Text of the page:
BALTIMORE (WJZ)—Get ready for even higher bills. This week, several major companies say they’re hiking prices to make up for the rising cost of gas.
Adam May reports you’re about to feel the impact.READ MORE: READ IT: Baltimore Mayor Brandon Scott Releases 3-Pillar City Crime Plan Friday
Brace yourself the next time you head to supermarket. Grocery shopping is getting more expensive, and gas is getting the blame.
Beef and pork prices are expected to rise 6-8 percent this year, fruits and vegetables up 5 percent, cereals and grains up more than 4 percent. Others products from shampoo to toilet paper are climbing, too.
“Ridiculous,” said one consumer. That’s the feeling among many now stuck paying at least $4 a gallon for gas.
“It kills my budget; it soaks up a lot of my money,” said a Maryland driver.
And even more frustrating for drivers: Major oil companies announce billions in record-breaking profits.
“They are just ripping us off and they’re making money off of us,” said a Maryland driver.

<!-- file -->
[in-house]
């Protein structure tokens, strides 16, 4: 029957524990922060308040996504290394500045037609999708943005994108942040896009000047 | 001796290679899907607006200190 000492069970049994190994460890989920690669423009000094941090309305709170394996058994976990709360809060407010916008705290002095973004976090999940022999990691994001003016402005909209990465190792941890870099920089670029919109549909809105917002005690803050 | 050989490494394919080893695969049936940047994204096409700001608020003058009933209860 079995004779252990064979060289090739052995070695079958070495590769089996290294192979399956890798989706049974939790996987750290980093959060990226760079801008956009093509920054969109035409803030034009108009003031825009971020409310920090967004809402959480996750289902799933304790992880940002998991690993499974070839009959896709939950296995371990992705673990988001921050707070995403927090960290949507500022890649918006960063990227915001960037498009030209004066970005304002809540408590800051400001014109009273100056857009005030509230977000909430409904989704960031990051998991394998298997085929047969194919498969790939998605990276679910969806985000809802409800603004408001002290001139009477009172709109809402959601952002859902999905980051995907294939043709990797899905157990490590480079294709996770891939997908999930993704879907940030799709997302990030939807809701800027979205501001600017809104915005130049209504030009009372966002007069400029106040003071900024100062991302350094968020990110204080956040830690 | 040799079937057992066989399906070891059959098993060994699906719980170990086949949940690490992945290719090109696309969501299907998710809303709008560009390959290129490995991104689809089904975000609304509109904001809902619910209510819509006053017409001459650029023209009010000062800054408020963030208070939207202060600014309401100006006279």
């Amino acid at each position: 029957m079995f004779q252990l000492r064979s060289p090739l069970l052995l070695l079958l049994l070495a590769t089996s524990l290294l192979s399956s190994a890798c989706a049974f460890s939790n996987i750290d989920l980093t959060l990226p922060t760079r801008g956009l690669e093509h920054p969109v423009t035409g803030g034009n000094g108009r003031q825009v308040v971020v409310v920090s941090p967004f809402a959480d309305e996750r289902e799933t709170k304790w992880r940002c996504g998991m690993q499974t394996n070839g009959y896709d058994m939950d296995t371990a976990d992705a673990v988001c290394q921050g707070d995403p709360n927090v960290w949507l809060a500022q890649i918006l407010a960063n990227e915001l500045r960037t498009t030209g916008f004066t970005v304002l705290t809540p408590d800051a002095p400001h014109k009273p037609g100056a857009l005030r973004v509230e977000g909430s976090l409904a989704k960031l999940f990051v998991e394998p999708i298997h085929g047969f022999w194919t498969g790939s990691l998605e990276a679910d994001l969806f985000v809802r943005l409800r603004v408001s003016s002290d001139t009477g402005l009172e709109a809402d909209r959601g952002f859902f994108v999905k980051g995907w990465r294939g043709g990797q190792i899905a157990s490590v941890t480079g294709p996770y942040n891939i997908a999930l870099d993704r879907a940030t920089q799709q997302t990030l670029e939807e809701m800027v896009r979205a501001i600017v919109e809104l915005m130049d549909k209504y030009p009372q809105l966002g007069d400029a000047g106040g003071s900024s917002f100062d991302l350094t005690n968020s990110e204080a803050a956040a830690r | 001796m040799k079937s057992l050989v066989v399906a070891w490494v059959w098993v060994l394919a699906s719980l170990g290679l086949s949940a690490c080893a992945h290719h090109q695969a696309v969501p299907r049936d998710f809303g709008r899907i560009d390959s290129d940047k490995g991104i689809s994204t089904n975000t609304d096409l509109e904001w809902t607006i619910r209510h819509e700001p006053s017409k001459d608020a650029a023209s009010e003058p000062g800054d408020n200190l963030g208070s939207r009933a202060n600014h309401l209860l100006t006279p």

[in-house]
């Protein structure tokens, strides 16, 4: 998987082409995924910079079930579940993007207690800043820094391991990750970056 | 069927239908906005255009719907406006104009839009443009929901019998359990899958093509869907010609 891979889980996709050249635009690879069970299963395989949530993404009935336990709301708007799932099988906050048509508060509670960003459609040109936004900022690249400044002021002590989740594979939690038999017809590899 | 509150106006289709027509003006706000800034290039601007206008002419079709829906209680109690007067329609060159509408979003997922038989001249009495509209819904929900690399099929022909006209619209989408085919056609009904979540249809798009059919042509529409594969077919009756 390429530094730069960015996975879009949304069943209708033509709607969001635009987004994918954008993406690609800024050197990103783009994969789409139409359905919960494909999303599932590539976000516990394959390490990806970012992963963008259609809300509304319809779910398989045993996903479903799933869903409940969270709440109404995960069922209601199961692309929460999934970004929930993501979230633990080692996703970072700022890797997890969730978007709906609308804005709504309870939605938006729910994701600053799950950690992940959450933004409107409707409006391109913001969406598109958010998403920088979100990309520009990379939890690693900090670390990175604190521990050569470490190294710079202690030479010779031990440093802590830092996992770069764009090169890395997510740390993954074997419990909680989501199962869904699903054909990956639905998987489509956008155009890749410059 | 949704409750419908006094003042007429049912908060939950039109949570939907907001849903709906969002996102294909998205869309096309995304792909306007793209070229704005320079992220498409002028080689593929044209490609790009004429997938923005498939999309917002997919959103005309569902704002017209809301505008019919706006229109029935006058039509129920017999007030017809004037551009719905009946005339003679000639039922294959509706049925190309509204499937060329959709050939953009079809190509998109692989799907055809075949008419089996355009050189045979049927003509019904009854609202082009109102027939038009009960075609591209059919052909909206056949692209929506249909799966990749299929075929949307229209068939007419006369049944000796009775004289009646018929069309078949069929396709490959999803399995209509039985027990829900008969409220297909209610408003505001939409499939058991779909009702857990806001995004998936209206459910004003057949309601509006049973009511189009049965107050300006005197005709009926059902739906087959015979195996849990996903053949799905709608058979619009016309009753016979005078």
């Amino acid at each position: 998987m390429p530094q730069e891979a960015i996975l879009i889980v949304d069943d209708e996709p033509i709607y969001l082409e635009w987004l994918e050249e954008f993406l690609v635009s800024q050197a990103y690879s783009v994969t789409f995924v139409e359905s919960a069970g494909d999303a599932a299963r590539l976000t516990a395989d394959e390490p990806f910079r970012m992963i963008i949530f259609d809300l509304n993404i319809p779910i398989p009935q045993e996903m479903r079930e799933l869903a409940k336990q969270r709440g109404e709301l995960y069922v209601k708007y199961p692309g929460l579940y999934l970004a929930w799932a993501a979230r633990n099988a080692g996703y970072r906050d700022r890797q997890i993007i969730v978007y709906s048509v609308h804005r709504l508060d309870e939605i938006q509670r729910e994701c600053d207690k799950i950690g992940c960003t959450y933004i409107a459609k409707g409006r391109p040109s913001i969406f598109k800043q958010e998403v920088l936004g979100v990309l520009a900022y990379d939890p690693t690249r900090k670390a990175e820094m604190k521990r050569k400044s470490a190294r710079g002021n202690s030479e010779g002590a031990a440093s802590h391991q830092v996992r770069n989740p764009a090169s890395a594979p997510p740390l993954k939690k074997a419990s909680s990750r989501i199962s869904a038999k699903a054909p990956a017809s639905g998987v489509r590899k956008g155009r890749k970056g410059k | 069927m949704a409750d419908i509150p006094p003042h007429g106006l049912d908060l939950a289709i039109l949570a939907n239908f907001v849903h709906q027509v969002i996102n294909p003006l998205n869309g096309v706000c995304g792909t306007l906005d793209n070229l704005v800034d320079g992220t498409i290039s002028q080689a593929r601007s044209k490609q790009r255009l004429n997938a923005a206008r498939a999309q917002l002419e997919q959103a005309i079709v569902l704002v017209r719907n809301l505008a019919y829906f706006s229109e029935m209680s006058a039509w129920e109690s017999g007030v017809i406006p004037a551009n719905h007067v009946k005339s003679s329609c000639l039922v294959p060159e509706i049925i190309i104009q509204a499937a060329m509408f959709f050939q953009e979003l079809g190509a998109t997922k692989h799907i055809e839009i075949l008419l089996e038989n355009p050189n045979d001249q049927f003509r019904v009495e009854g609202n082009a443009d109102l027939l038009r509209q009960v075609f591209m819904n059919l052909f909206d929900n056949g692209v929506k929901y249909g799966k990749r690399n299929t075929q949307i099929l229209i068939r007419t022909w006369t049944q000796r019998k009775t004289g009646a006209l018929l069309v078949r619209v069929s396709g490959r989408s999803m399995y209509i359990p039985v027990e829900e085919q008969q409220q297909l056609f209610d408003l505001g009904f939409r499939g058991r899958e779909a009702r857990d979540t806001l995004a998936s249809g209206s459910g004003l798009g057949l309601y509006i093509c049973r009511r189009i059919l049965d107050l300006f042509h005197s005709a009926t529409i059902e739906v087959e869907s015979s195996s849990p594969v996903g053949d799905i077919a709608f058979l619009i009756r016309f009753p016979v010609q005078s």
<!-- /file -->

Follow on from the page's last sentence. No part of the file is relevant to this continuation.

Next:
That’s why some Democrats are joining the president calling on Congress to end big oil subsidies–arguing repealing their tax breaks would save Americans 4 billion dollars each year.READ MORE: COVID-19 In Maryland: Nearly 300 New Cases Reported Friday, As Hospitalizations Continue To Increase
“Big oil is taking us to the cleaners every single day,” said Sen. Barbara Boxer, D-California. “We have to stand up to them.”
But many opponents and energy experts argue oil companies would simply pass on their loss to customers at the pump.
“Oil companies I don’t think are colluding to keep the prices up; they’re doing business,” said Mark Bernstein, USC Energy Institute. “And then there is this whole other set of factors who push the price up because they are buying future oil and they are worried whether oil will be there, and all those things drive the price of oil up.”
And those prices could go higher.
“We did see demand go up slightly last week, which we attribute slightly probably to the Easter holiday. It will be interesting to see what impact Memorial Day travel has,” said Ragina Averella, AAA Mid-Atlantic.
With no end sight, many personal budgets are busting.
“Just try to cut back on everything you don’t need,” said one driver. “Just get the necessities and stuff that’s important.”MORE NEWS: EPA Approves Use of COVID-Fighting Antimicrobial Air Treatment Solution in Maryland
The U.S. Commerce Department says economic growth slowed in the first three months of this year while unemployment benefit requests climbed again last week.